Kansas City Actress Takes Lead Role in Film Showing at NYC’s Chelsea Film Festival

When Alyssa Groenig was 5 years old, she told her mom she wanted to be on TV like Wonder Woman. So, she did what any young aspiring actress would do—enrolled in acting classes, participated in high school theater, and received classical training from the University of Montana.

After spending the early years of her career on the stage in Los Angeles, Charleston, and Kansas City—where she’s lived since 2014 and served on the Women in Film  & Media KC board—Groenig just completed her first film role in The Year of the Dog, which premieres at the Chelsea Film Festival in New York City on October 15.

In the independent film, Groenig portrays the main female lead, Julie, as her character fosters a partnership with Matt. Matt is a recovering alcoholic who’s just taken in Yup’ik, a stubborn and erratic stray Husky dog. The pair soon meet Julie, who recognizes Yup’ik’s potential as a pull dog that could do well in competitions.

“I read the script, and I really just fell in love with the story,” Groenig says. “It was a story that needed to be told. As an actor, I’ve always wanted to create things that make people feel something—even if it’s anger or madness—that gets people’s emotions. To be able to tell a story that made me feel something—I wanted to be part of that.”

After seeing Groenig’s audition tape, Rob Grabow, the writer, executive producer, co-director, and actor behind Matt’s character, knew the Kansas City actress was the obvious choice for Julie’s character.

“Alyssa blew the audition out of the water,” Grabow says. “She had such a natural acting style. She wasn’t acting. She was just being—I couldn’t believe this was her first feature film.”

Throughout her time as an actress, Groenig has spent many hours observing people in public, trying to understand people who are different from her. 

“We all have idiosyncrasies—things we do—some people gesture, some people chew on pencils while they’re thinking. Those things make us who we are,” she says. “I had to think in terms of, ok, I want to portray this character of Julie authentically, but also be a part of myself.”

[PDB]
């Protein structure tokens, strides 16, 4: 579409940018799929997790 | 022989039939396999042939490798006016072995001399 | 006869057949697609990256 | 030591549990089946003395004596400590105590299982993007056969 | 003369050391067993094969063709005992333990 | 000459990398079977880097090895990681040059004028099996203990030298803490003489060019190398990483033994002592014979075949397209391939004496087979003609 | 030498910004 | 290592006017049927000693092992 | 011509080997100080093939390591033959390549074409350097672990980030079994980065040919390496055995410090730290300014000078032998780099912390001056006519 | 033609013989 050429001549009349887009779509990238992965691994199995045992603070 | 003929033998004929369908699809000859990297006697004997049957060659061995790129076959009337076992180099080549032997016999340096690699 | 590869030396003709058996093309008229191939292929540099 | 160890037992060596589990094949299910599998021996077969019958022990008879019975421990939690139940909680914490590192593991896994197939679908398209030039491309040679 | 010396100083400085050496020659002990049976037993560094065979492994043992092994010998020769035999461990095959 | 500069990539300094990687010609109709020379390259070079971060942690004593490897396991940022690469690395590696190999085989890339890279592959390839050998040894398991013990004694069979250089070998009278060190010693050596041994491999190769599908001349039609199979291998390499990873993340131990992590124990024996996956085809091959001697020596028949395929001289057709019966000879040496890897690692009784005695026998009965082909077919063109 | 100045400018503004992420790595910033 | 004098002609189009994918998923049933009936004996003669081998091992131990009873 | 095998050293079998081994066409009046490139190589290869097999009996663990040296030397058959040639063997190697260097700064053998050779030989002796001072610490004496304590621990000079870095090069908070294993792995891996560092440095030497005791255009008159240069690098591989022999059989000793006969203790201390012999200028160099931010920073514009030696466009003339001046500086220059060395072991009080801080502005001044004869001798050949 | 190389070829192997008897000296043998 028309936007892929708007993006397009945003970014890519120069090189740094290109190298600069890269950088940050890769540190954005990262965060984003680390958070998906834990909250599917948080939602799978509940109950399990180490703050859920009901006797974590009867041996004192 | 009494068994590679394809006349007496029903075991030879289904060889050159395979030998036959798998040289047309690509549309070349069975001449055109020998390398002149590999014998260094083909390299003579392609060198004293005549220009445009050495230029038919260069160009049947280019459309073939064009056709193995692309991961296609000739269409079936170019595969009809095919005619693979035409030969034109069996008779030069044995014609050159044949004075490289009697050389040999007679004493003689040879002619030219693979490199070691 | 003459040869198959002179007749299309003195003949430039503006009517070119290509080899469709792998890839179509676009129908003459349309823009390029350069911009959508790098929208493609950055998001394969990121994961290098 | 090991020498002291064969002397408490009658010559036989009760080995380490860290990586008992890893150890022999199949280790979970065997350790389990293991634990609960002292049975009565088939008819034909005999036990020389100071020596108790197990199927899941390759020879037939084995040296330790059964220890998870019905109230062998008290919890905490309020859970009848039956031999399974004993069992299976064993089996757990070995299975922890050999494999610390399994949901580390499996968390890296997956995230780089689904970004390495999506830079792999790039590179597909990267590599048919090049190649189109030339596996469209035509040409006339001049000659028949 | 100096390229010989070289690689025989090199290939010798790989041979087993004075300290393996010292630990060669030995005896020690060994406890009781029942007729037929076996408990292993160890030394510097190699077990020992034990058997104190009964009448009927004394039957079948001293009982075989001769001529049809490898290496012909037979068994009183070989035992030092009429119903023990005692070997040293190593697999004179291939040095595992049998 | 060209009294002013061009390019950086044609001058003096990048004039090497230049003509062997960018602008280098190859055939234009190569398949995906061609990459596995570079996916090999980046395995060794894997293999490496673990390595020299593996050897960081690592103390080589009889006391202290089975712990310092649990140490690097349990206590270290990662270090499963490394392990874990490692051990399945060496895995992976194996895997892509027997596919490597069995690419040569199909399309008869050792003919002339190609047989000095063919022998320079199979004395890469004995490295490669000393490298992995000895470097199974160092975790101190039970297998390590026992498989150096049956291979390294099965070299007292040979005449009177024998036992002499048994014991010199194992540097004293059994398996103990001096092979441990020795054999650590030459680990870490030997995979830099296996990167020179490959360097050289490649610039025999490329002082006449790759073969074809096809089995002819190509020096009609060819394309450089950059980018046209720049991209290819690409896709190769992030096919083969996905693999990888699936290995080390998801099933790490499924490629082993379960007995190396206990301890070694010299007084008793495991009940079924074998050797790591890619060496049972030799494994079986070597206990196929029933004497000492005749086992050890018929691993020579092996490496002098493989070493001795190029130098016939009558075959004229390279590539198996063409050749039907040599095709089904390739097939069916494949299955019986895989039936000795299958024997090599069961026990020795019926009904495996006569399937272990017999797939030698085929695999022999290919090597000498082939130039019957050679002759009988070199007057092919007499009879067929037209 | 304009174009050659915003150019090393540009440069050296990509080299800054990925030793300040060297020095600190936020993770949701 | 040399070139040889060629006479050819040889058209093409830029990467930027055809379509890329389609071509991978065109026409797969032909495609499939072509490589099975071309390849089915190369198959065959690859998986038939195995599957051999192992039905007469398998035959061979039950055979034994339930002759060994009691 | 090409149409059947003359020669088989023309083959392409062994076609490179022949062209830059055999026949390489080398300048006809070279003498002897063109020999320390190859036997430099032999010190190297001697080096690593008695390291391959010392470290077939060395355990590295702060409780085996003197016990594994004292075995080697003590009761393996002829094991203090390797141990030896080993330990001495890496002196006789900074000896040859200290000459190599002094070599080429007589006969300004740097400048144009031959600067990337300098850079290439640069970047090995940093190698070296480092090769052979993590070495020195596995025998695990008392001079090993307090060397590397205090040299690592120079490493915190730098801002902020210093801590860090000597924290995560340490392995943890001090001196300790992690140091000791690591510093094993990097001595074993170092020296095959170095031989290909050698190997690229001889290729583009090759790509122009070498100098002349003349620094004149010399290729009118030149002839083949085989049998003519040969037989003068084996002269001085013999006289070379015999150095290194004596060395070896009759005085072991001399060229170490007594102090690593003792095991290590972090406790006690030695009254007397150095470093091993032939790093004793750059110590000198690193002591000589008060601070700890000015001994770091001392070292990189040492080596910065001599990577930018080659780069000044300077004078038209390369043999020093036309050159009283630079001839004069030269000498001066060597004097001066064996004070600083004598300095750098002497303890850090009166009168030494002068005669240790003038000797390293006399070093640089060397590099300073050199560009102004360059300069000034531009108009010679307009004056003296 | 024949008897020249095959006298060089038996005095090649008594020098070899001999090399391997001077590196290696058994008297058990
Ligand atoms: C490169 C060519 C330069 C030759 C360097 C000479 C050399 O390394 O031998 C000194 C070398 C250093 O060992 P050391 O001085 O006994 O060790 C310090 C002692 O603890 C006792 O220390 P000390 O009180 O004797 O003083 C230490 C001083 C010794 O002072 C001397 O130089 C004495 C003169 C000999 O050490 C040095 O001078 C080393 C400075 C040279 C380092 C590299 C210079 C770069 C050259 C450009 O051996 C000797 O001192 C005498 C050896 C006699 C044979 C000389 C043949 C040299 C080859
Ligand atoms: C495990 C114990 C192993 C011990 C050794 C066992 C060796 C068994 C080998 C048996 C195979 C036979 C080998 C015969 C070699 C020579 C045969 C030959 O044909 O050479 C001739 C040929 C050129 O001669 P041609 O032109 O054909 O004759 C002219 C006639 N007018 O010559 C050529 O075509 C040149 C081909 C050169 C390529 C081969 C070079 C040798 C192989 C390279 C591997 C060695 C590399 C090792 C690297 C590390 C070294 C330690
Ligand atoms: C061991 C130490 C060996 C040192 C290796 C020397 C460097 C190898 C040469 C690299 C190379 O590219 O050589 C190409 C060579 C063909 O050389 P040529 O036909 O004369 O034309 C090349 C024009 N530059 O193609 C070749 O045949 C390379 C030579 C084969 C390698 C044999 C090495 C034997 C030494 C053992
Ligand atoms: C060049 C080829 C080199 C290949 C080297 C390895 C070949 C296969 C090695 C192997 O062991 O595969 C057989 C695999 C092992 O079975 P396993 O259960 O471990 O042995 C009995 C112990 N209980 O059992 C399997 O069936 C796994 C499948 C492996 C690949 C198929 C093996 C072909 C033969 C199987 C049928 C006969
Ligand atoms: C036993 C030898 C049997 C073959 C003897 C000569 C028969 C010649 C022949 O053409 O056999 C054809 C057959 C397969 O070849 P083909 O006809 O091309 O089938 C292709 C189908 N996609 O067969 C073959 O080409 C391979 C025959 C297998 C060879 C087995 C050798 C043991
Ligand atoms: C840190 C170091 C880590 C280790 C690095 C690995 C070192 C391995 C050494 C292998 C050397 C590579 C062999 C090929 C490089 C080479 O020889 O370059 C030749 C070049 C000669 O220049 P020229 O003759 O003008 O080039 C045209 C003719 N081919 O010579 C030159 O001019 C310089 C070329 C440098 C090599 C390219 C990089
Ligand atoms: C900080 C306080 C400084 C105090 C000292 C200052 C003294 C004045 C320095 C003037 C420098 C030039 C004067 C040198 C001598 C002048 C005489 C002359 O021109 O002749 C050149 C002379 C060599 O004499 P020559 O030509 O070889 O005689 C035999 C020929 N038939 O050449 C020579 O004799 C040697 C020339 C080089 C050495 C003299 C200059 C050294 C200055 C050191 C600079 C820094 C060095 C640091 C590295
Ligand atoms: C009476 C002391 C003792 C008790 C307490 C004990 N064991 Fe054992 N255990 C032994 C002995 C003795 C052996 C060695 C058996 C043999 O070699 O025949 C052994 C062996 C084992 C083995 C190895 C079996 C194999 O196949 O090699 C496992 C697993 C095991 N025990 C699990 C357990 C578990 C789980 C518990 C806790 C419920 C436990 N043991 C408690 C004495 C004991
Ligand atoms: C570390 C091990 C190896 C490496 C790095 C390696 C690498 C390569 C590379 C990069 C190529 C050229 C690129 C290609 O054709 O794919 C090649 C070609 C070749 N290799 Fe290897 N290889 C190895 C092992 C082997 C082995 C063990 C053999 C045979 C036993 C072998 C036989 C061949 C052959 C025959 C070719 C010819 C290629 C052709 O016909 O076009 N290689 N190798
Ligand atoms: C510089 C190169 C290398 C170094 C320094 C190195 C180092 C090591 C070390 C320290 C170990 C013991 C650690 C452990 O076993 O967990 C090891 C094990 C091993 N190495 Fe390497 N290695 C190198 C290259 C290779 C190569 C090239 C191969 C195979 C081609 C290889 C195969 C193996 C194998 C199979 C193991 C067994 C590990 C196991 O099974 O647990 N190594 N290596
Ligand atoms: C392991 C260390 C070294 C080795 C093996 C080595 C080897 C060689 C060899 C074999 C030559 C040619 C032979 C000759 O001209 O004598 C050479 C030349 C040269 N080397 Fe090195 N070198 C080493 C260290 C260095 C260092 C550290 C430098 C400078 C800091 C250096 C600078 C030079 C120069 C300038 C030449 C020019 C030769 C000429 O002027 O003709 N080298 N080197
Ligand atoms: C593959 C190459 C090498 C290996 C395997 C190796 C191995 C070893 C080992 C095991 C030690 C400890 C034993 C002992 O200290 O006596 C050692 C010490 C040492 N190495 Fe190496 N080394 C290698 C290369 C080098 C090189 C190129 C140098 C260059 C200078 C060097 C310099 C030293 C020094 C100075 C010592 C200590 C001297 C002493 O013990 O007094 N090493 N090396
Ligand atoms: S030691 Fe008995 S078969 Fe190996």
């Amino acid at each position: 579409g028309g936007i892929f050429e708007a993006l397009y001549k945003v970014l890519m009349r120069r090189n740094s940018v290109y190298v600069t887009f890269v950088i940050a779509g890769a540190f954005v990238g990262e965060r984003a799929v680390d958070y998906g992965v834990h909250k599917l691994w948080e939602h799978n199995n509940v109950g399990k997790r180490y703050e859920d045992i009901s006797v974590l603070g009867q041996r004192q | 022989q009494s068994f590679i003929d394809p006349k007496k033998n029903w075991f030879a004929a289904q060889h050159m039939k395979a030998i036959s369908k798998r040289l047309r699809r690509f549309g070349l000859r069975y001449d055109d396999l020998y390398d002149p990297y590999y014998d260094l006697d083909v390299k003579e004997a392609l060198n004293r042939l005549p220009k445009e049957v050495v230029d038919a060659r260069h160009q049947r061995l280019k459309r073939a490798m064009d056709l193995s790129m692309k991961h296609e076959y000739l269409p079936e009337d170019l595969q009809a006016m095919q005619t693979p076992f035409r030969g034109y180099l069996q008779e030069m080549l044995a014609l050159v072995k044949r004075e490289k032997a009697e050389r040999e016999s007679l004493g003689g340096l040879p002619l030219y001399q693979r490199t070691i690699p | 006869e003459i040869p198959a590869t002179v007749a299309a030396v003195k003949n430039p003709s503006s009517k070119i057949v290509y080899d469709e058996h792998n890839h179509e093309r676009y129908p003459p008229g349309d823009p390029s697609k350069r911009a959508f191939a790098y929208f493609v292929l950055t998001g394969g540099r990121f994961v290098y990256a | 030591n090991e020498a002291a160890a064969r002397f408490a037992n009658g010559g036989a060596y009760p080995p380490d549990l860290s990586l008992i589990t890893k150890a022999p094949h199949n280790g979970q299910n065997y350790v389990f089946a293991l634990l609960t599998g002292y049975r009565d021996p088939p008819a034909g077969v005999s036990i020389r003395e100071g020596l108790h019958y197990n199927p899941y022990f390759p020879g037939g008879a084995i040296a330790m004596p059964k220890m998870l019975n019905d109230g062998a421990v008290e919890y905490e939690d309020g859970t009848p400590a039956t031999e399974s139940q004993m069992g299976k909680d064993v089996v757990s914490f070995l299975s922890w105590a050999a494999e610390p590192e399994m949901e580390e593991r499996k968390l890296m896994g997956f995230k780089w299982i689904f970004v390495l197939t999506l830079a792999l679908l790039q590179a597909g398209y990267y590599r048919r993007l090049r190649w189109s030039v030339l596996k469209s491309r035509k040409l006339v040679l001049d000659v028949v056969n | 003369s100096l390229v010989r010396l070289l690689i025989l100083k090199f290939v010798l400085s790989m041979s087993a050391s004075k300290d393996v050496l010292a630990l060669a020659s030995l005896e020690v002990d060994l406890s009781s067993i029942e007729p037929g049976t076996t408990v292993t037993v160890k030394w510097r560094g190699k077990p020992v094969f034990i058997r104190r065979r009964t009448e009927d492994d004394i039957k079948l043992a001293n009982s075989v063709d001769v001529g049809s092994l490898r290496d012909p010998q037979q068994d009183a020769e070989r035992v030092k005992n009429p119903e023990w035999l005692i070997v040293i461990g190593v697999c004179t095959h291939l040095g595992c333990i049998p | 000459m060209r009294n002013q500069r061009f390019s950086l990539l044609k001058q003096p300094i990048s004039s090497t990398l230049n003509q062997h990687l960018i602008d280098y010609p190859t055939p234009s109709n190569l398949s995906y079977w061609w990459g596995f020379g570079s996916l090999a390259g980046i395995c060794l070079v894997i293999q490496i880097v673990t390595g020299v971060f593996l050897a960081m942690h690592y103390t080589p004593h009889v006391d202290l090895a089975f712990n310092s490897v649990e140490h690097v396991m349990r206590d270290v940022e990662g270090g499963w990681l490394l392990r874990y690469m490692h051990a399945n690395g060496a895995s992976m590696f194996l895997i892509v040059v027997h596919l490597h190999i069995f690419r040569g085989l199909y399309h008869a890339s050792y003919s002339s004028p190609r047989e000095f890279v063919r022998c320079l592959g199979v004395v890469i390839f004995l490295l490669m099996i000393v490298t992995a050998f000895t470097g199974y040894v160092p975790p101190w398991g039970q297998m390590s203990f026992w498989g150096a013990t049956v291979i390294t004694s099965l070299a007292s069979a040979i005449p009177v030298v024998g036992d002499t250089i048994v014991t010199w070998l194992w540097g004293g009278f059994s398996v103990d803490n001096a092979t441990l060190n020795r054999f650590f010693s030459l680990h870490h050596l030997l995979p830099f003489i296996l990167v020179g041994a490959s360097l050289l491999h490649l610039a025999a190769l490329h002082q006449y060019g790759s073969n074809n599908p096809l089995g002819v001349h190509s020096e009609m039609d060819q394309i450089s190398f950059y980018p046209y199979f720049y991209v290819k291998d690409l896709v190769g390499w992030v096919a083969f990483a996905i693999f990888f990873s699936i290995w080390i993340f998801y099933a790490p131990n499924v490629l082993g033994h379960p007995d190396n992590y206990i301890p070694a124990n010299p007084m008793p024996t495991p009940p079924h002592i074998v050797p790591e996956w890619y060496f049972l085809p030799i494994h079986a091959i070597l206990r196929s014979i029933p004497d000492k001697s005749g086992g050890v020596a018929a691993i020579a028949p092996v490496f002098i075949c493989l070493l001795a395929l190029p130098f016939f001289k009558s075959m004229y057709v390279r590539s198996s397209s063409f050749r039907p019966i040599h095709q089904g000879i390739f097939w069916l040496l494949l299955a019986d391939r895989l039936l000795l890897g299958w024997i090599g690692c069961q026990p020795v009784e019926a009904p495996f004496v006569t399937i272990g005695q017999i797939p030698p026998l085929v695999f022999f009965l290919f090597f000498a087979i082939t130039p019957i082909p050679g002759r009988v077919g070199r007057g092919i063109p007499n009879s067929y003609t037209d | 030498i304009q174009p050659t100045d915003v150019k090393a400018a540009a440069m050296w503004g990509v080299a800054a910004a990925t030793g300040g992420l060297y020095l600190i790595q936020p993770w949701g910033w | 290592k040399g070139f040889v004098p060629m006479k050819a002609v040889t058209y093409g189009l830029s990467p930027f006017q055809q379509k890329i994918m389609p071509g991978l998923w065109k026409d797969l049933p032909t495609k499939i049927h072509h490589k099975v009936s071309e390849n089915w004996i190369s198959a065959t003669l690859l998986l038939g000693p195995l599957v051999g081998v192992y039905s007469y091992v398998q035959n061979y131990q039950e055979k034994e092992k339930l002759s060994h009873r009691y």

For example, Julie’s character starts the film feeling like she’s living in the shadow of her mother’s legacy as a dog musher. While Groenig hasn’t personally experienced that scenario, she has had times when she felt like she wasn’t good enough. And then, there was the storyline with the dog—Groenig didn’t have to try too hard to connect with that. 

“There’s a reason so many people got dogs during Covid,” she says. “I think that dogs sometimes allow us purpose, they give us unconditional love—something that can’t be taught. I have a dog that is now three—she was my break-up dog—I went to the pet store to hold a dog and burst into tears when I held her. When you have a commitment outside of yourself it changes your life, changes the choices you make. I think dogs have the ability to change you if you let them.”  

The film’s central storyline focuses on Matt’s journey to sobriety, and along with the dog, Groenig’s character helps Matt along his journey.

“I’ve had personal experience with people who were alcoholics, people in my life who had drug problems. The thing I learned specifically is that a lot of time it’s a method of coping—we all have some method of coping, whether or not you have an addiction,” Groenig says. “That gave me a better understanding of alcoholism, of how to be sensitive to it, of how to understand that a lot of the time with addicts, it isn’t that they don’t love other people, they don’t love themselves. In that capacity, they don’t know how to cope with their emotions—and that’s painting with a broad brush, my personal experience—but it allowed me to understand Rob’s character.”

Groenig hopes The Year of the Dog helps audience members become more open to their authentic selves. “I don’t know that any of us really know each other in the way we want to be known, in the way we want people to see us, because it’s scary. It’s scary to be vulnerable, it’s scary to share your feelings. But it’s so worth it. Allowing someone to truly know you, there’s freedom to that.”